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KANSAS - Sail On: The 30th Anniversary Collection (2004)

Sony's Sail On: The 30th Anniversary Collection is certainly the most lovingly crafted of the many Kansas retrospectives. Featuring 27 album cuts that range from classic FM hits like "Dust in the Wind" and "Point of No Return" to fan favorites such as "Song for America," a 35-page booklet that includes extensive liner notes and career-spanning photos, and a 16-track DVD that collects numerous television appearances, videos, and live recordings, Sail On seems to be the definitive tome of the Midwest art rock band's very existence. The album tracks are dished out in a linear fashion, making Bret Adams' interviews with the rotating cast of bandmembers all the more resonant, and the much needed remastering the band's first two albums arrived in this form a month before crackles with the kind of indulgent glee that can only come from the combination of crispy Hammond B-3 riffing over crafty mid-'70s time signatures. There's not much new here for fans who bought 1994's Box Set besides the additional DVD and the inclusion of five tracks from albums released on post-Epic/Legacy labels MCA, Intersound, River North, Diablo, Compendia Music, and Magna Carta, but for fans who have yet to upgrade their Columbia House copy of The Best of Kansas with its inevitable scratches and fingerprints from late-night/post-bar fumbling Sail On may open up a whole new world of appreciation for this tenacious group of prog-pop gentlemen.

Disc One: Though they wouldn't experience an incredible mainstream breakthrough until years later, Kansas actually began in 1974 with vocalist/keyboardist Steve Walsh, vocalist/violinist Robby Steinhardt, guitarist/keyboardist Kerry Livgren, guitarist Richard Williams, bassist Dave Hope and drummer Phil Ehart. In that original existence, the band had a very unique progressive rock influenced sound that- as unveiled throughout the first half of this installment- may have been musically intricate and astute, but lacked radio accessibility and could be considered pretentious. Epic pieces like "Journey From Mariabronn," "Song For America" and "Lamplight Symphony" all stretch beyond the eight minute mark and are loaded with a series of complicated solos, yet they lack the hook-laden classic rock sensibilities they'd soon discover. After patiently trudging through selections from the group's self-titled debut, 1975's Song For America and the subsequent Masque, listeners will be greeted with the much easier to digest Leftoverture moments. This album would become the group's cornerstone, spawning the mega single "Carry On Wayward Son" (this volume's primary highlight) and fan favorites like "What's On My Mind" and "Miracles Out of Nowhere."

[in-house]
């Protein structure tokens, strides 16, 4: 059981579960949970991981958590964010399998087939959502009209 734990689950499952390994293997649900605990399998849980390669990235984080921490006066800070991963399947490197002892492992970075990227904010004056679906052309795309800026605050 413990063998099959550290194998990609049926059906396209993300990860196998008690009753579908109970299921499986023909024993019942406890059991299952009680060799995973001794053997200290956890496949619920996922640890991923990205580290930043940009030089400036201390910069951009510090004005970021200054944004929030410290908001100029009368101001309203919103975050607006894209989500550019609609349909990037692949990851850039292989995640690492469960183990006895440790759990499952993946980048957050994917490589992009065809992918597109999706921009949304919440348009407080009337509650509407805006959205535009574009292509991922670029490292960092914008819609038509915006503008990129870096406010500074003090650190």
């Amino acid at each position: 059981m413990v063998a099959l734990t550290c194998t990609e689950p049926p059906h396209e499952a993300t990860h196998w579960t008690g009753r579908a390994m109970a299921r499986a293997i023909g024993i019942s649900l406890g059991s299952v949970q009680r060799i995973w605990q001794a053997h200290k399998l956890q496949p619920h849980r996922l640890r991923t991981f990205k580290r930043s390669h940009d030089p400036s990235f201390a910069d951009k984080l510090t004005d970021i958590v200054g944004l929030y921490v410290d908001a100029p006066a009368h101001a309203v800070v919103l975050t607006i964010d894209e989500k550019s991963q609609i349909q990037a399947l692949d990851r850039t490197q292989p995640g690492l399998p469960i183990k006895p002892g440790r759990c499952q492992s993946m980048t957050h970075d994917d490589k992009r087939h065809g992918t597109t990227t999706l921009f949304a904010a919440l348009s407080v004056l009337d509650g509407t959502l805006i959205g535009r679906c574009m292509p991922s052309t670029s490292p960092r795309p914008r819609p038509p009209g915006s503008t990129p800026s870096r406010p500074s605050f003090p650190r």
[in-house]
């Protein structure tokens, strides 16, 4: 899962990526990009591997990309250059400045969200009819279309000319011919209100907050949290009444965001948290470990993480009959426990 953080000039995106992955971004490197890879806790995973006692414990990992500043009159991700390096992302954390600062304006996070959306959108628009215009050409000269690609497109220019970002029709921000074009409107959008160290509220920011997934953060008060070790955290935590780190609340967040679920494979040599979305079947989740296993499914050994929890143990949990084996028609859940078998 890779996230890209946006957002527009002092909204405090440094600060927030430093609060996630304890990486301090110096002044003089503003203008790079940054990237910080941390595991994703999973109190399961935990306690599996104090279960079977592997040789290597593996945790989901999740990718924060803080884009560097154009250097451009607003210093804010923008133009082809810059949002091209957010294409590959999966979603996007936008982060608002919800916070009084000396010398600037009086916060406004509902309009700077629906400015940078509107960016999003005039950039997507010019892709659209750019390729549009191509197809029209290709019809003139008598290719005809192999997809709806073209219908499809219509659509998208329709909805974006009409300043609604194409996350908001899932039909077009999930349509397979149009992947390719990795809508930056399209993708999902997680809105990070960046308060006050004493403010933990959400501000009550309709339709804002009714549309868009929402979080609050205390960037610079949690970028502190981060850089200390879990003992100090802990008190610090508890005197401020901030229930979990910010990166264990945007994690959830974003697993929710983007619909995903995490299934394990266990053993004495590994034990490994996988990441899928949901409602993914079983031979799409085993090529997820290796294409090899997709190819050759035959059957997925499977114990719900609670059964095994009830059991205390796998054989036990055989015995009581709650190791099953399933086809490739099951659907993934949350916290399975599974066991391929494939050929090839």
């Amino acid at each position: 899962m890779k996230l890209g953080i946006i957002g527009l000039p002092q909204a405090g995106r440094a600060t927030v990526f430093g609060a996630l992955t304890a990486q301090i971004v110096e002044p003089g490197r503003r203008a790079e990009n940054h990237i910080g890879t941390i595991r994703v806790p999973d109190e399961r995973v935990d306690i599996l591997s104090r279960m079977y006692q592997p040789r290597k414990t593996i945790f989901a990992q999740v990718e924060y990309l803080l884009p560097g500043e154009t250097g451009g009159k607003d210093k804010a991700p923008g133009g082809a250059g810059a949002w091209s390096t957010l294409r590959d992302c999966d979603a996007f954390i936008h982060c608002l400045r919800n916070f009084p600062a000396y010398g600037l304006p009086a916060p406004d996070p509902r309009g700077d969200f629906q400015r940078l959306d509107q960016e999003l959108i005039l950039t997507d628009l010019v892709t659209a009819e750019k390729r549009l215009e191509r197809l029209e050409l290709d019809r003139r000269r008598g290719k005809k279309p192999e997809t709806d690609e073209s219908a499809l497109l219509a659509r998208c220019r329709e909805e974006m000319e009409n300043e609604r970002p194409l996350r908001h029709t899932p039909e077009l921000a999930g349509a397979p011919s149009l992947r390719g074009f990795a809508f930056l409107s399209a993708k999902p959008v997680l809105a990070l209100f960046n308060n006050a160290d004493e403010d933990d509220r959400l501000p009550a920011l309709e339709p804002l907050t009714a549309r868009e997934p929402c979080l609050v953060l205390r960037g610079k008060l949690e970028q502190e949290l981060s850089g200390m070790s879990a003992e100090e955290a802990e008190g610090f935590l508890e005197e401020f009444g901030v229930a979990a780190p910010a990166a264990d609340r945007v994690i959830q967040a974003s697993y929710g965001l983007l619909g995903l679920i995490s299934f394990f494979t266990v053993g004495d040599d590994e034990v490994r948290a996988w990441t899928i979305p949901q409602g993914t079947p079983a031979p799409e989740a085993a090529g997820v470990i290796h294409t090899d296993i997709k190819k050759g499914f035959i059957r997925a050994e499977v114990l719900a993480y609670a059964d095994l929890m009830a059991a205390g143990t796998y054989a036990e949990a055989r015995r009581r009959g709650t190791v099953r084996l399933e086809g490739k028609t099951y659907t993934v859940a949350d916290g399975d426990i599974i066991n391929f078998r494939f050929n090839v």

Disc Two: Part two in the package begins with multiple cuts from 1977's commercially strident follow-up Point of No Return, culling together the title track, power ballad "Dust In the Wind" and the memorable "Lightning's Hand." However (as the text in the accompanying book points out) the band faced personal problems and drug abuse, which put the creative juices on hold for a little bit. With those glitches, a live record was in order, traced in this collection with "Paradox" (from the subsequent Two For the Show). Tracks from Monolith and Audio Visions were also scattered attempts at crossing over into pop realms, though a rebound at radio becomes apparent with Vinyl Confessions excerpts. The 1982 album saw the departure of Walsh, who was promptly replaced by John Elefante, the melodic basis behind smashes like "Play That Game Tonight" and "Fight Fire With Fire" (off 1983's Drastic Measures). Though Walsh returned come 1986, the group almost nestled into an adult contemporary safety net ("All I Wanted") while the following decade of material was virtually ignored outside of die-hards.


Post je objavljen 20.01.2019. u 16:22 sati.